"Services such as discovery to early phase development will be driven primarily by the biotech players, which is where innovators are crowding in. The uptake of the biotech sector is a very important trend in the market. Our entire discovery business has been built around biotechs for the last 20 years, so we could say we are benefiting from this trend. However, mid-stage and late-stage development continue to be primarily pharma driven"

Krishna Kanumuri

CEO, SAI LIFE SCIENCES

April 21, 2020

Sai Life Sciences has been in existence for two decades now. What are some of the milestones that have marked the company’s development?

Over the past two decades, we have supported several innovator pharma and biotech customers discover, develop and manufacture innovative new medicines, and make the lives of patients better.

Sai Life Sciences is today one of the fastest growing contract research and manufacturing organizations. Over the past five to six years, we have grown consistently at CAGR of 15%. This is equally divided into three main segments, namely discovery, clinical development and commercial manufacturing. Today, we focus on contract research and development, as well as manufacturing. We are on an upward growth trend, as illustrated by our clients, who include seven out of the top 10 pharma companies in the world. Our focus is entirely international, with the US, Europe and Japan as the three main markets. 

Backed by our investors TPG Capital and HBM Partners, we are making significant investments in augmenting our R&D and manufacturing capabilities. The next 20 years promise to be even more exciting!

Do you expect new markets will become attractive over time?

Currently, we are only focusing on these three markets, which offer huge potential for growth. We aim to deepen our connections in these markets by better integrating ourselves with the local ecosystem. To this end, we are setting up new labs in Boston, US and Manchester, UK. The Boston site, which focuses on in vitro biology including exploratory and innovative experiments, has already opened and will be fully operational by the fourth quarter of 2019. Our process R&D and kilo lab facility in Manchester, which aims to deliver early and late-phase projects for customers in EU and US, will be fully operational within the first quarter of 2020. More importantly, this move is at the core of our strategy to recruit the best of talent from around the world. These aspects considered, Sai Life Sciences no longer solely competes on a price advantage, but rather as a long-term partner and solution provider for our clients. 

How is quality implemented at Sai Life Sciences?

Sai Life Sciences’ core objective is to set benchmarks in two key aspects: quality and safety. 60% of our quality systems are online based, and hence paperless. The goal is to have paperless manufacturing by the end of the year. Our plants are almost fully automated and thus very well documented. Our technology is latest generation. However, the biggest aspect that sets us apart is the training that we provide to our employees. It is our priority to make sure the attitude to quality is ingrained closely with the people on the shop floor. Finally, we take safety very seriously as well. To put it differently, Sai Life Sciences is doing things above and beyond what any Indian CDMO is doing.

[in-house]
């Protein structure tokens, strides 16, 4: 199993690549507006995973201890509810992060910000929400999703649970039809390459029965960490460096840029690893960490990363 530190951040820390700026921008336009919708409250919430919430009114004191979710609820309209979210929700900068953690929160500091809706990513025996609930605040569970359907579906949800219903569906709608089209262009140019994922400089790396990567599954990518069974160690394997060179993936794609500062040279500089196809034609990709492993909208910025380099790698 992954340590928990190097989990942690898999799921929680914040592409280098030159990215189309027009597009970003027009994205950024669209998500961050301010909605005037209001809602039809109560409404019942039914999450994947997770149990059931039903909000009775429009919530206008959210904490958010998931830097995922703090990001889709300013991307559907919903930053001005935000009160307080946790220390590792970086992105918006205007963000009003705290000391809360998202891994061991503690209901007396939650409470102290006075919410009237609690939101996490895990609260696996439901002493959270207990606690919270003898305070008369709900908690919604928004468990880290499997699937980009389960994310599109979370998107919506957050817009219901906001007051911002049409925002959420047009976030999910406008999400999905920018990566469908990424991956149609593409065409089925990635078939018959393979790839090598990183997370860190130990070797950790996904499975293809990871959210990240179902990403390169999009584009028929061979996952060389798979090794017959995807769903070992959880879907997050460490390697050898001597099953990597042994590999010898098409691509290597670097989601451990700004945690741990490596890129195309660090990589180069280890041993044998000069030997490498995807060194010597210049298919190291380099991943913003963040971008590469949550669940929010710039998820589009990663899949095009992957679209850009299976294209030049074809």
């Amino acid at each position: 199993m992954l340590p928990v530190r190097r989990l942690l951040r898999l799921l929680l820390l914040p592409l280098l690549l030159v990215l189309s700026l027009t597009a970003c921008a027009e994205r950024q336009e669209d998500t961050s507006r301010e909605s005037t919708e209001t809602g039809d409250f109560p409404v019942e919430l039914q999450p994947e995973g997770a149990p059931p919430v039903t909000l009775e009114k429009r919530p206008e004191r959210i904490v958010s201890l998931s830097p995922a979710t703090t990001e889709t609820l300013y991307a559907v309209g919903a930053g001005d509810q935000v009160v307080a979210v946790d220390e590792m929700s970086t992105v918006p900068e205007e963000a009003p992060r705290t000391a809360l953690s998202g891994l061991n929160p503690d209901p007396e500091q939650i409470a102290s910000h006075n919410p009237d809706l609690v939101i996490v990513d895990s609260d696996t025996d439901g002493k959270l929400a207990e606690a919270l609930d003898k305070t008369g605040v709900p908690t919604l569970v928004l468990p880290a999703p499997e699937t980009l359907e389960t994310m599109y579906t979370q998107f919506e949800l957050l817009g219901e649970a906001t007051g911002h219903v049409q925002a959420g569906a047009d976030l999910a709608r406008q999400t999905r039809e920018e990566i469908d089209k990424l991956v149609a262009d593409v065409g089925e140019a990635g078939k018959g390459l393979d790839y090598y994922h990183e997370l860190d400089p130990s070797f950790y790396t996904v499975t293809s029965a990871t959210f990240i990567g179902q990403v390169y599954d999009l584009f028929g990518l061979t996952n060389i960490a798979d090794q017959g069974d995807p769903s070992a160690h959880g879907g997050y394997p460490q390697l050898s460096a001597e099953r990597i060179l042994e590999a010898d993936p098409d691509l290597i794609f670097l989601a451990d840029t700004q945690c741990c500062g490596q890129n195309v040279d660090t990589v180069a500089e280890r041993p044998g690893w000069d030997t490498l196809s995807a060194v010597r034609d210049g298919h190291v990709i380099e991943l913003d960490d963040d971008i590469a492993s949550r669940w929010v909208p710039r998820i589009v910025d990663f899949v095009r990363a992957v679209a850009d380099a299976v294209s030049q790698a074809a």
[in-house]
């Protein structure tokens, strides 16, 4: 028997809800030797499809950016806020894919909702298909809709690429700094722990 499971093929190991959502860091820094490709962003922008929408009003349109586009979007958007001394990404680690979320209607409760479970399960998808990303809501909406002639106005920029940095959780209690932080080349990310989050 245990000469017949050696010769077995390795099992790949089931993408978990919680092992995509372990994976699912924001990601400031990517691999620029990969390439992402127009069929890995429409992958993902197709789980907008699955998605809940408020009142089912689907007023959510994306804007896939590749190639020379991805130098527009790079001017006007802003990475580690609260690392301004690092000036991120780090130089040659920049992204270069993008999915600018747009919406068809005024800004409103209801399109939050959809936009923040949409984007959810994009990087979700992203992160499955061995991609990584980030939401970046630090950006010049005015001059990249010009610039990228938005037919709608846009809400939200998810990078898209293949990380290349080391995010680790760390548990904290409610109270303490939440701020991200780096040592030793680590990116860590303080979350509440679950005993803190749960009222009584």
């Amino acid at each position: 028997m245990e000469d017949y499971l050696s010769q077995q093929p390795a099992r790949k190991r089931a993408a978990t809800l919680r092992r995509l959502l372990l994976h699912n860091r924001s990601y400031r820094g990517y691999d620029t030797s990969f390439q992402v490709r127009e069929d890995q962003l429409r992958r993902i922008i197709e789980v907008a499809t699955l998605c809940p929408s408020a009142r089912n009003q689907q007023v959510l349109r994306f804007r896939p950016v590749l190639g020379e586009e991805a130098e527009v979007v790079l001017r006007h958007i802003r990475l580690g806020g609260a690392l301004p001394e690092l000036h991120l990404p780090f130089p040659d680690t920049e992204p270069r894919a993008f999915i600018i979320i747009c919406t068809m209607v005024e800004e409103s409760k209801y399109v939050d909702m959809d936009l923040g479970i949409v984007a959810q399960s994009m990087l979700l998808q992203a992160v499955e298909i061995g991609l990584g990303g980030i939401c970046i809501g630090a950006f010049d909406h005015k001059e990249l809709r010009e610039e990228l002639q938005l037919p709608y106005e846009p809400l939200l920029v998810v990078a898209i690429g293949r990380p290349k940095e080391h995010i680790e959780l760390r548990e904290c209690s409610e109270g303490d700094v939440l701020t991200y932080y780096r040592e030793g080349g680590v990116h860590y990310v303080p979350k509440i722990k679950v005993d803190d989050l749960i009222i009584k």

Sai Life Sciences’ clients range from large pharma companies to smaller biotech companies. What are the trends in the uptake of the biotech sector and what potential do you see in this space moving forward?

Services such as discovery to early phase development will be driven primarily by the biotech players, which is where innovators are crowding in. The uptake of the biotech sector is a very important trend in the market. Our entire discovery business has been built around biotechs for the last 20 years, so we could say we are benefiting from this trend. However, mid-stage and late-stage development continue to be primarily pharma driven.

One of the targets of Sai Life Sciences is to bring 25 new medicines to life by 2025. How feasible is this goal as we speak?

We have already launched 16 molecules, and another 13 molecules are in phase 3, which means we are on track, and perhaps will reach the goal earlier.

Sai Life Sciences​​​​​​​ is committed to reducing green house emissions and increasing the percentage of women workers. Could you elaborate on the company’s alignment with social and environmental goals?

The reason why we have been able to achieve the scale we are at now, and sustain the growth we've experienced, is thanks to our long-term vision and our values, which we put above all else. We have stood by our commitment to integrity and transparency, publishing all data and making it available to public domain. Diversity is a very important part of our recruitment philosophy, and we seek to proactively build diversity, not only in terms of gender, but also in terms of regional representation. If we see too much of the same, we are concerned that we lose effectiveness as a company, which is why we choose not to be a bystander and take active steps to achieve our vision for the company.

What is your vision for the company’s development in five years?

Sai Life Sciences is amidst of a major transformation. Right now, we are playing with the big boys of global manufacturing. We used to be a niche player in the market and now, just to place our growth on a scale, over the period from 2016 to 2020, our company has quadrupled in capacity. This capacity, coupled with our proven track record and commitment to building long-term partnerships, will no doubt make Sai Life Sciences the partner of choice for large pharma and small biotechs in bringing new medicines to life.

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